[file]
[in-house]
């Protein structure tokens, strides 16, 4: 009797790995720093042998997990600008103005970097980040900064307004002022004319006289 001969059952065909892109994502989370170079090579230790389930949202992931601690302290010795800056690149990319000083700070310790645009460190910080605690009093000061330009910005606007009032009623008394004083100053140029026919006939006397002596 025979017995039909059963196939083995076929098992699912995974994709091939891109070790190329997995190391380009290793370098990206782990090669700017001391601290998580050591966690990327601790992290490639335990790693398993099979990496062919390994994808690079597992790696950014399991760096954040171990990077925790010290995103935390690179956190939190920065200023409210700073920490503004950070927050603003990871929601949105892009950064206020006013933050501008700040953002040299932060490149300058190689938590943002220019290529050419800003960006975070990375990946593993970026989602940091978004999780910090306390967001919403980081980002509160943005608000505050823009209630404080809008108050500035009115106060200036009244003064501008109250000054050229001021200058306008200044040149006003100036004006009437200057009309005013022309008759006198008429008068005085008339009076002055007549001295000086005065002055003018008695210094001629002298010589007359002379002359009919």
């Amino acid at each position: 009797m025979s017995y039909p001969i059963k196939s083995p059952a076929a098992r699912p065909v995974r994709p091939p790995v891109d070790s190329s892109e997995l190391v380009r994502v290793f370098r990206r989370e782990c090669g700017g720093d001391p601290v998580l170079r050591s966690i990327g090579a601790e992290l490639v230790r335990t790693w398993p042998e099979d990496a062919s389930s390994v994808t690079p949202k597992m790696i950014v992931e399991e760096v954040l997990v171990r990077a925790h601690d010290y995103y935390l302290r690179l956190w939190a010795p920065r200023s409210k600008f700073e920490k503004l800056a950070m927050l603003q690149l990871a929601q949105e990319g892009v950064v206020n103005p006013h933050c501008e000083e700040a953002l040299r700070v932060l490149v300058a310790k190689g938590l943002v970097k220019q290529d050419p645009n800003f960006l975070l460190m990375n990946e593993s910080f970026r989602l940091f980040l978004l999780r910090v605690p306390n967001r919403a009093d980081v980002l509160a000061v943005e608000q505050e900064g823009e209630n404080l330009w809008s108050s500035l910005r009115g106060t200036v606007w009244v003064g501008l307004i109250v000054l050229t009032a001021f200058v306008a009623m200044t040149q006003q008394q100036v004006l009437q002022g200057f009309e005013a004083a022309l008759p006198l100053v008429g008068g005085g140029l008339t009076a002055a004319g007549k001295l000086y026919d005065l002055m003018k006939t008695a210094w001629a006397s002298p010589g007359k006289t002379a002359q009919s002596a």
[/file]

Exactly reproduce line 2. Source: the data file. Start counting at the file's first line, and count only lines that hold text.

């Protein structure tokens, strides 16, 4: 009797790995720093042998997990600008103005970097980040900064307004002022004319006289 001969059952065909892109994502989370170079090579230790389930949202992931601690302290010795800056690149990319000083700070310790645009460190910080605690009093000061330009910005606007009032009623008394004083100053140029026919006939006397002596 025979017995039909059963196939083995076929098992699912995974994709091939891109070790190329997995190391380009290793370098990206782990090669700017001391601290998580050591966690990327601790992290490639335990790693398993099979990496062919390994994808690079597992790696950014399991760096954040171990990077925790010290995103935390690179956190939190920065200023409210700073920490503004950070927050603003990871929601949105892009950064206020006013933050501008700040953002040299932060490149300058190689938590943002220019290529050419800003960006975070990375990946593993970026989602940091978004999780910090306390967001919403980081980002509160943005608000505050823009209630404080809008108050500035009115106060200036009244003064501008109250000054050229001021200058306008200044040149006003100036004006009437200057009309005013022309008759006198008429008068005085008339009076002055007549001295000086005065002055003018008695210094001629002298010589007359002379002359009919």